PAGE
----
July 10, 2024

A New Role for Language Services Providers in the Field of Social Justice.

How Doing Good Means Doing Well in Our Industry

It’s no secret that language barriers can hinder effective communication, limit access to essential services, and impede cultural exchange. What remains unclear is the extent to which such barriers can impact the lives of millions of people in ways that can be described as oppressive, and discriminatory. Also not fully explored, is the role that the Language Services Industry has in creating a more inclusive culture where such impact can be reduced.

Efforts to facilitate communication across cultures and languages have developed ever more effective methods of translation and interpretation. However, these methods need to operate within a new understanding and context of language rights, language justice, and language access if they are to be used for the effective inclusion of the members of our society that have historically experienced language-based discrimination. Based on the known barriers, improved tools, and a new understanding of a context that promotes the ethical imperative of granting people language rights, language justice, and language access, The Language Services Industry is in an ideal position to promote a shared vision and understanding of these concepts.  

Technology is rapidly changing the language industry through automation of language assistance services, both translation and interpretation, at a lower cost, and with improved accuracy.  We are racing from machine translation to neural machine translation; from interpreting in a booth to remotely at a kitchen table; and from carrying a paper dictionary to using mobile translation apps. Advancements in artificial intelligence and large language models (LLMs) which permit chatbots to understand context and learn from past interactions to provide human-like responses are the latest frontier (Passalacqua, Montpetit, 2023).

While we acknowledge language barriers and embrace technological advancements, the Language Industry does not have a shared vision of the role of language access, equal access to services, and the impact for  “non-dominant language users,” or the legally utilized term limited English proficiency (LEP). (Lee, Migration Policy Institute, 2023).  

Furthermore, In the United States, there are pervasive beliefs that may be hindering the widespread adoption and implementation of effective language access services. The first is that the solution to language barriers is that people simply learn how to speak English. After all “In America we speak English” thus language based-discrimination is an acceptable behavior unlike racism or sexism. The second, is the belief that the onus to provide such services is on the person with LEP and their bilingual children. The third is that language access is a heavy and costly burden.

One key challenge, distinct from other groups, is that “LEP” is not a celebrated identity.  We don’t see people with LEP rallying around with multilingual banners incomprehensible to even other fellow persons with LEP, in a Babel march in Washington D.C.  There is no pride in being a member of the Limited English Proficient (LEP) population as there is for a specific gender, race, religion, or culture. Yet, it is a startling fact that 25.9 million people in the United States are LEP and speak English “less than very well.” (Dietrich, Hernandez, U.S. Census Bureau, August 2022).

Meaningful access to a range of public and private services is a challenge for persons with LEP.

They face worse outcomes than English speakers across all public services. For example, patients with LEP are four times more likely to experience severe temporary harm from a medical event than an English speaker. (Chapter 1: Background on Patient Safety and LEP Populations, Content last reviewed September 2020, Agency for Healthcare Research and Quality).  A person with LEP is more likely to be wrongfully accused and convicted of a crime in the absence of interpretation services during an interrogation (Innocence Project, October 2022). Parents are excluded from their children’s education because schools do not have effective language access programs or provide the meaningful access required by federal laws. (January 2015, U.S. Departments of Justice and Education).  11 million children are used as interpreters and translators, often even missing school and despite expressed feelings of fear of the potential consequences of their misinterpretations/translations. The list goes on.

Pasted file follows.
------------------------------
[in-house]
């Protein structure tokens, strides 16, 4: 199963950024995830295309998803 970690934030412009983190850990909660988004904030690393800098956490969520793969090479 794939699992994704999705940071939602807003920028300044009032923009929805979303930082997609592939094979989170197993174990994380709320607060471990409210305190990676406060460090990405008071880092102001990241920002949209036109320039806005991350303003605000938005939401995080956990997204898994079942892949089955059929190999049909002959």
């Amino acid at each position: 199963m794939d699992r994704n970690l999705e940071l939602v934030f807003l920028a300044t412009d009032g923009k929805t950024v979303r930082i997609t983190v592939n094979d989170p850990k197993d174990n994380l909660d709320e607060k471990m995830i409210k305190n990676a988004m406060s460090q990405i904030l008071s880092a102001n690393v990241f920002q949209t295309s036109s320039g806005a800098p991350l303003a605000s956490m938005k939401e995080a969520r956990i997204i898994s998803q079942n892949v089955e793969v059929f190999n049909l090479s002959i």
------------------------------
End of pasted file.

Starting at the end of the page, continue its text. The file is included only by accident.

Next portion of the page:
In the private sector, we see prominent language barriers in the insurance, banking and lending, and credit card service industries. The Keynova group recently evaluated 12 of the largest insurance providers and found that while 60% offer customer support to Spanish-speaking clients, only 25% had claim assistance lines for their Spanish-speaking clients (Insurance Scorecard, Keynova, 2023). When purchasing a home, a person with LEP will likely sign closing documents in English or through the interpretation of a minor, usually their own child, without fully understanding whether their interest rates are fixed or adjustable and falling through the cracks when they get behind on their mortgage and need help obtaining an affordable monthly payment (Consumer Financial Protection Bureau, 2021).

What do we do with an amorphous, unseen, and unnamed problem like this one?

First, give it a name, then re-define the problem altogether.

Our society has normalized the discrimination of those who don’t speak English to such a degree that it is not only acceptable but celebrated the utilization of their children to provide interpretation and translation services. Services that must be provided by paid professional interpreters and translators, at no cost to the immigrant with Limited English, and which could be a traumatizing and even a dangerous experience for everyone involved. Examples of this normalization can be described by the general reaction generated by the short film: “Translators”, a documentary created by the US Bank and directed by Rudy Valdez. In the film 3 children must interpret for all sorts of professionals (sometimes missing school to do this) and ultimately become responsible for guiding the decision of their LEP parents. Instead of outrage, this film was prized and described as heartwarming, extolling the role of the children as lifesavers. Instead, we must describe this situation as one where the right to effective communication and language access services was denied to an LEP family, causing discrimination, exclusion, and oppression. We should also underscore that using children as interpreters is reckless, and that the professionals involved in this behavior are disregarding their own professional code of ethics. Public services professions have an ethical obligation to communicate effectively. When overcoming the language barrier, using children or any other methods of communication that does not involve a professional interpreter or translator is unethical.